October 16, 2008
By Anonymous

“Aruduru! Please make quesadilla for my son. He is hungry!” my father shouted. This was often repeated in my Korean family’s small, American fast food restaurant in San-Francisco, California called Fish and Chips. Until my father hired Arturo, whose name my father butchered into “Aruduru,” I ate either Korean or American food. The idea that there were other ethnic foods never crossed my mind, but Arturo changed that.

When Arturo placed a quesadilla consisting of a flour tortilla, cheese, and some peppers, in front of me, neither of us had any idea that it would become a part of the Fish and Chips’ menu. From then on, Arturo became very comfortable with us. One day, I was mildly shocked to hear him say in Korean while giving me a quesadilla, “Eat! Eat!” Being a child and easily amused, I was delighted that he spoke in my native tongue, so I thought I would return the favor and asked him to teach me how to count in Spanish.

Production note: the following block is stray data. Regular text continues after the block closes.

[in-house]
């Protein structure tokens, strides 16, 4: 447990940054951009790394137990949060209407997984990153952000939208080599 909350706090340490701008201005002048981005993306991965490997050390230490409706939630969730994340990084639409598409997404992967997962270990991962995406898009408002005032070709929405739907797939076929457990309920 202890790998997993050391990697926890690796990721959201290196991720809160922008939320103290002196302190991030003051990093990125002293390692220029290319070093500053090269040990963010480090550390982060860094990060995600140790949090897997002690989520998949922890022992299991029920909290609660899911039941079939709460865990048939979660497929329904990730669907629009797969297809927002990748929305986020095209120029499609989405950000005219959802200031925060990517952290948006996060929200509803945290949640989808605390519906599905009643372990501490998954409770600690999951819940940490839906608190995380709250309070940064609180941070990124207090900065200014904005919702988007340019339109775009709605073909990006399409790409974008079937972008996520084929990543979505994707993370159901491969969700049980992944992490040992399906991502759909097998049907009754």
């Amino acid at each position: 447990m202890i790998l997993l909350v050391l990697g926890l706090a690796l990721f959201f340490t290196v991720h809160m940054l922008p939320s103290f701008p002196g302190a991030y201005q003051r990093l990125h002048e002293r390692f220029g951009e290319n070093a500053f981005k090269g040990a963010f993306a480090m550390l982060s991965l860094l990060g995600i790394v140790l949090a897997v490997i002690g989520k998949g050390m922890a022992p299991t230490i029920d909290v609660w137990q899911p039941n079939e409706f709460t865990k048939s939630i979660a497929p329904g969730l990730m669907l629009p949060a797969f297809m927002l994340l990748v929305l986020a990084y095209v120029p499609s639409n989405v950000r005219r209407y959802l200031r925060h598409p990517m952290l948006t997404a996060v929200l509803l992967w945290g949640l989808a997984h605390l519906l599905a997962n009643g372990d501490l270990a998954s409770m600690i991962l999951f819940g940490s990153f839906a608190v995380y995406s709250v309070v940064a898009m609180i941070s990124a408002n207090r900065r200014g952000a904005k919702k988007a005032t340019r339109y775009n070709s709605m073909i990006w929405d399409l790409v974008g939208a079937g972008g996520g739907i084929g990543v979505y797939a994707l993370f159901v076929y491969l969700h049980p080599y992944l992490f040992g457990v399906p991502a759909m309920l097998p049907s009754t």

I knew that Arturo was different. He frequently spoke to himself in Spanish and had darker skin, but he was fun and made delicious quesadillas. Because he wasn’t afraid to introduce a part of his lifestyle to Fish and Chips, our menu offered more than greasy burgers and fries. Now we also had greasy quesadillas. This is something I want to pass on to people around me, because everyone deserves to try a delicious quesadilla, especially if they have never tried one before: everyone deserves a little diversity in their menu.

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